Former Commonwealth Heads of Government call for the successful replenishment of the Global Fund
LONDON, UK: Former leaders of Commonwealth countries have penned an open letter in support of the Global Fund to Fight AIDS, Tuberculosis and Malaria, calling on their governments to ensure it has the necessary resources to tackle the three killer diseases at the Fund’s replenishment conference later this year.
The letter, signed by 15 former leaders of Commonwealth nations, comes as the Commonwealth Heads of Government Meeting begins in Rwanda, and warns that the global effort to beat AIDS, TB and malaria is off track.
In order to reclaim the losses of the past two years, as well as seize the opportunity to tip the balance towards progress, they announce support for the Global Fund’s call for Governments to deliver a 30% increase on the previous replenishment in 2019.
The letter highlights how we are at a crucial juncture in the fight against AIDS, TB and malaria: “We are close to finishing the fight against these killer diseases, and face a choice. We can either invest in something that works or we can allow progress against three of the biggest killers in human history to be lost.”
If fully-funded then the Global Fund, which has helped save 44 million lives to date since it was created in 2002, is predicted to help save a further 20 million people over a three-year period.
It will support the building of more effective health systems that are better able to prevent, detect, and respond to infectious disease threats, and will also boost pandemic preparedness, so that the world – especially developing countries – are better equipped to deal with emerging health threats.
Joyce Banda, former President of Malawi and Member of Club de Madrid said:
“The world must rise to the occasion and commit bold support to the fight against these killer diseases. The Commonwealth, as a unique and tight-knit group which contains countries from all corners of the globe, is the ideal voice to show that there is international pressure for a successful Global Fund replenishment.”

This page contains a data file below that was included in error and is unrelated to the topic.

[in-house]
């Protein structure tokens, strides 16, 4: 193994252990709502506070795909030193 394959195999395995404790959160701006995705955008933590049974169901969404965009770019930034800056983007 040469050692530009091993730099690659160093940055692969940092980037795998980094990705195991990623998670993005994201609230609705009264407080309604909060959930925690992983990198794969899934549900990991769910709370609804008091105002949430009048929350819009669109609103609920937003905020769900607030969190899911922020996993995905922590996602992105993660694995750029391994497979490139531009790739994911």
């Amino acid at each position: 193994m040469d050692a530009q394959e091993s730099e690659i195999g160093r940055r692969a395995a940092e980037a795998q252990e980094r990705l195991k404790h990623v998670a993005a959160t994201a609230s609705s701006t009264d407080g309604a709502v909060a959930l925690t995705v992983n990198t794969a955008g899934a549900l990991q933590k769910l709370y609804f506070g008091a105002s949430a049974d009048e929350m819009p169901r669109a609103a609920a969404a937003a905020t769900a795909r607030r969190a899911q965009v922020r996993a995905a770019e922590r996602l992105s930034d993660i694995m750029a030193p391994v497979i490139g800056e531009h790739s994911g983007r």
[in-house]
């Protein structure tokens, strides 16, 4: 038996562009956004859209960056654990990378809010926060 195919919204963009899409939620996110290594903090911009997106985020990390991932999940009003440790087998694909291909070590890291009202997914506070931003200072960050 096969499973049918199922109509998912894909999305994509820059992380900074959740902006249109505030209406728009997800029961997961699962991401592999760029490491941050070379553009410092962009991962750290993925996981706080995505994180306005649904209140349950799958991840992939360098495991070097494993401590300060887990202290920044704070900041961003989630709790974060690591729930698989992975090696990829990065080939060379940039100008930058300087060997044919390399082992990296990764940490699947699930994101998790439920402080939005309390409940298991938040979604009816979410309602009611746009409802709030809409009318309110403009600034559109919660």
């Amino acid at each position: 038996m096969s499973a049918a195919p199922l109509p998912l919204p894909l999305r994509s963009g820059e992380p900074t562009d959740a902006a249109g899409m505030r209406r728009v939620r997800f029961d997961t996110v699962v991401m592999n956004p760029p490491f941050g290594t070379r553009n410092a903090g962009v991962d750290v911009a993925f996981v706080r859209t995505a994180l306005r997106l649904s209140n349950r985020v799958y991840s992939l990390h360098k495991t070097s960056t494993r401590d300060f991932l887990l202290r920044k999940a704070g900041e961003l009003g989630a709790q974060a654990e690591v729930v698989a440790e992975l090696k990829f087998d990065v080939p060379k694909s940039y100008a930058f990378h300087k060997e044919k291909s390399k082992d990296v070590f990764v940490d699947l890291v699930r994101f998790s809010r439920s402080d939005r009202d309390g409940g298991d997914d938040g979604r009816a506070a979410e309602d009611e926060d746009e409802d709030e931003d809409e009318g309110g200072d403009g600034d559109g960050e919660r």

Marie-Louise Coleiro Preca, former President of Malta and Member of Club de Madrid said:
“As we gradually leave behind the harsh realities of a pandemic, we cannot neglect three other killer communicable diseases, AIDS, TB and Malaria. The countries of the Commonwealth must rise to the occasion and be advocates for the successful replenishment of the Global Fund, to accelerate the eradication of AIDS, TB and malaria, and build stronger and more resilient health systems to fight any potential future pandemics.”
James Michel, former President of the Seychelles and Club de Madrid member said:
“The world should not be losing lives to diseases that are curable with early diagnosis and with the prompt and correct treatment. We are all too aware of the consequences so let us use this opportunity to show bold leadership, solidarity and cooperation towards this cause by doing the right thing to create a fairer, safer and healthier world.”
The letter was coordinated by a group of NGOs working together including the ONE Campaign, STOPAIDS and Club de Madrid. It follows concerns expressed by over 350 civil society organisations about the need for countries to meet the target 30% increase in funding, shared in a letter to the Prime Minister and Foreign Secretary on 16th June.
Romilly Greenhill, UK Director at ONE, said:
“For this replenishment we need all countries to step up – not step back – in order to end these three diseases for good.
Countries such as the US and Germany have already stepped up. The UK must follow suit and not waver in this critical moment in the fight against HIV/AIDS, malaria and tuberculosis.
Failure to get this right will leave another generation of children growing up in the shadow of the three biggest killers in human history, and reduce our ability to fight other health threats.”
Mike Podmore, Director of STOPAIDS, said:
“Failure to meet the Global Fund’s replenishment target would risk decades of progress made against these diseases. These former heads of government raise their voices at what is a critical juncture in this fight; after the shock of the COVID-19 pandemic, it is more important than ever to strengthen health systems, particularly to fight current and future pandemics.
For the UK, this means not abandoning its track record of leadership in support of the Global Fund, to step away now would also risk leaving matched funding from the US on the table – further impacting the global response.”